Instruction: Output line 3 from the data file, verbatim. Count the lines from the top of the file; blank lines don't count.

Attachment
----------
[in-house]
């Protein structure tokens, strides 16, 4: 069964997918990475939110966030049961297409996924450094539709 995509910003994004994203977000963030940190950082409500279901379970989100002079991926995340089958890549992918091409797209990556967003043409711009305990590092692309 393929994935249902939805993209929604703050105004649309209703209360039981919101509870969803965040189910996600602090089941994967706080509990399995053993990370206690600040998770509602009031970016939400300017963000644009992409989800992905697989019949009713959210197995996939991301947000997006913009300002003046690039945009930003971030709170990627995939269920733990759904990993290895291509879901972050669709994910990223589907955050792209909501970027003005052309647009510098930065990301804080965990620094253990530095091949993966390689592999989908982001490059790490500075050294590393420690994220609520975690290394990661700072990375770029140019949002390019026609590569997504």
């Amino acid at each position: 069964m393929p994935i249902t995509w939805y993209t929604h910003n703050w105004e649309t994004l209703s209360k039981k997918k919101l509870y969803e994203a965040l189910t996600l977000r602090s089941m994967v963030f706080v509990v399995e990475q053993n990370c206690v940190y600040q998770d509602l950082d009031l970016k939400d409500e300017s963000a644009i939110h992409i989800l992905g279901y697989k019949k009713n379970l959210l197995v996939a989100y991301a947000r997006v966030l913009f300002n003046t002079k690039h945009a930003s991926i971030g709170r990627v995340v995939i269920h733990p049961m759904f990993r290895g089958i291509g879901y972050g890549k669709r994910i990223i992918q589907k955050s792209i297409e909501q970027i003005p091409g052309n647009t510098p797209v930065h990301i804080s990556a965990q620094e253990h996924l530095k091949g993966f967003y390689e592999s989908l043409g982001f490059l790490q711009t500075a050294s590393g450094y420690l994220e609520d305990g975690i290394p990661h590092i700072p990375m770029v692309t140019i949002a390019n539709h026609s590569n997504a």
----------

């Amino acid at each position: 069964m393929p994935i249902t995509w939805y993209t929604h910003n703050w105004e649309t994004l209703s209360k039981k997918k919101l509870y969803e994203a965040l189910t996600l977000r602090s089941m994967v963030f706080v509990v399995e990475q053993n990370c206690v940190y600040q998770d509602l950082d009031l970016k939400d409500e300017s963000a644009i939110h992409i989800l992905g279901y697989k019949k009713n379970l959210l197995v996939a989100y991301a947000r997006v966030l913009f300002n003046t002079k690039h945009a930003s991926i971030g709170r990627v995340v995939i269920h733990p049961m759904f990993r290895g089958i291509g879901y972050g890549k669709r994910i990223i992918q589907k955050s792209i297409e909501q970027i003005p091409g052309n647009t510098p797209v930065h990301i804080s990556a965990q620094e253990h996924l530095k091949g993966f967003y390689e592999s989908l043409g982001f490059l790490q711009t500075a050294s590393g450094y420690l994220e609520d305990g975690i290394p990661h590092i700072p990375m770029v692309t140019i949002a390019n539709h026609s590569n997504a």